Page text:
Mozart K495, mvt 1 – recorded for horn and piano with original cadenza, accompanied by Jonathan Musgrave.
Jacques-Francois Gallay was one of the most important musicians of his day in France, mentioned in the same breath as Paganini and admired by composers such as Berlioz. A professor at the Paris Conservatoire, he wrote many volumes of solo pieces to encourage the good treatment of melody and line, including a set of Douze Grands Caprices. Although unaccompanied, each Caprice is harmonically suggestive enough to conjure up an accompaniment in the ears of the listener; Gallay was heavily influenced by opera, frequently writing fantasies on operatic tunes he knew from his job as principal horn at the Théâtre Italien. This is his 9th Caprice.
I am lucky to play regularly with period wind sextet, Boxwood and Brass, which performs both music written originally for sextet and arrangements for this combination. In the 18th and 19th centuries, a great deal of music was arranged into chamber versions for court performance, simply so ensembles could bring opera favourites and other ‘popular music’ of the day into circulation quickly and easily. This is Czerny’s arrangement of the Beethoven Septet – in which much of the cello and violin part ends up on the 1st horn part…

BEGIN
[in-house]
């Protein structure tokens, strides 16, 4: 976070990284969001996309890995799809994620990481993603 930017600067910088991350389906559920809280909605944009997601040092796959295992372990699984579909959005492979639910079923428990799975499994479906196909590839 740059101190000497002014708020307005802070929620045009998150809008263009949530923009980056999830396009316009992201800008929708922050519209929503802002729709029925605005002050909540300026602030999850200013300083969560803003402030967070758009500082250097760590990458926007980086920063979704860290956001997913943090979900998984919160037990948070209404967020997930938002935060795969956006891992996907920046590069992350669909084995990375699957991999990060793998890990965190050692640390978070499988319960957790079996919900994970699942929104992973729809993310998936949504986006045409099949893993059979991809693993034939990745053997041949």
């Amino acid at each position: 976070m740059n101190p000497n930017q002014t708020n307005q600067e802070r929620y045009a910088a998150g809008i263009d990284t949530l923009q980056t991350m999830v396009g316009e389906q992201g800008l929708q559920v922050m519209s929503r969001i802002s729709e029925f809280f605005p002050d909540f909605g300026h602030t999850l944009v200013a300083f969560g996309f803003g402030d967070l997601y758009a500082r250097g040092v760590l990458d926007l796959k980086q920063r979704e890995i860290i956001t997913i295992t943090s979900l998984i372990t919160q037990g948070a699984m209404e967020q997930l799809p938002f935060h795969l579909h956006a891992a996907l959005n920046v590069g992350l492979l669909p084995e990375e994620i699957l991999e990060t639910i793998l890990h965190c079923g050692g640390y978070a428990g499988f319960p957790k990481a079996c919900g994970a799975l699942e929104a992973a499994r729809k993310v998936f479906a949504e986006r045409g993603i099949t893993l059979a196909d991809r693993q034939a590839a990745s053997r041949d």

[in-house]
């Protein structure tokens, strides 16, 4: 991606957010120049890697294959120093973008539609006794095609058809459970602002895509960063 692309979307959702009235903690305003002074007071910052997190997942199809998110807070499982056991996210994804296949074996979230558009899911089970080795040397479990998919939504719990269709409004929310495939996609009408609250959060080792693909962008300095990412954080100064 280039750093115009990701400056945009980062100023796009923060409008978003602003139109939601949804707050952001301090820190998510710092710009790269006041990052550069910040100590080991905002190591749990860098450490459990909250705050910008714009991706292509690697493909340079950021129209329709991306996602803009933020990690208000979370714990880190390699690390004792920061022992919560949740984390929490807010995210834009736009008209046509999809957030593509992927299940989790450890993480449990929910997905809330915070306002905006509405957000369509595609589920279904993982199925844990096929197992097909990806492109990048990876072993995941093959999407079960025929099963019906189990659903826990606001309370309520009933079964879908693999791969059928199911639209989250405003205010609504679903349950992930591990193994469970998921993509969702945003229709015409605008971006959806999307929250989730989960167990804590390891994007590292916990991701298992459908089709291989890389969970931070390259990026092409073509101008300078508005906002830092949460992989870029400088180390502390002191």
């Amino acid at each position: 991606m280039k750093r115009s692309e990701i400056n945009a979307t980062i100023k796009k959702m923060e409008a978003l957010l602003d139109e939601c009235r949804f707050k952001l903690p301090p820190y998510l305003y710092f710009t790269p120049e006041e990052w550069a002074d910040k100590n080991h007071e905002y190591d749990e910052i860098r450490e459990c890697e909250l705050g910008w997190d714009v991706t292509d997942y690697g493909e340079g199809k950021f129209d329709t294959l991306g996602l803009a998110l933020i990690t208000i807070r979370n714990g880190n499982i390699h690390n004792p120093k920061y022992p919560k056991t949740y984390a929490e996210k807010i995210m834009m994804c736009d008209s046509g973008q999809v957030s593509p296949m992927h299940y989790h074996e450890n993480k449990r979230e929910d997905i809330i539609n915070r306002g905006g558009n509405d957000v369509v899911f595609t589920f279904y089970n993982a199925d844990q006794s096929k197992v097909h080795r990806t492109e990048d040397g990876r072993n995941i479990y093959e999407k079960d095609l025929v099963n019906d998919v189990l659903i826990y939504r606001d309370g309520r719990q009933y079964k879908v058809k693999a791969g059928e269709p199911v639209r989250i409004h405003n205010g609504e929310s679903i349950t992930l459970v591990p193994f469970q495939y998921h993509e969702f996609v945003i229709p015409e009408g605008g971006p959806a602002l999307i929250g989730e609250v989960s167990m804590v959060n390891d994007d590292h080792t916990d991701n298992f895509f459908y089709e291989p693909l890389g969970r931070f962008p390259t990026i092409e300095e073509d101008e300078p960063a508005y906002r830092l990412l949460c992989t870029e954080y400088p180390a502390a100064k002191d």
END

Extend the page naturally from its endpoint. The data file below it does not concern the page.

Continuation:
Until leaving in 2016, I performed regularly with the National Youth Jazz Orchestra, holding the unusual role of horn player in a big band; this is one number we performed at the BBC Proms in 2012.
By Eleonora Haller Zwierzchowska:
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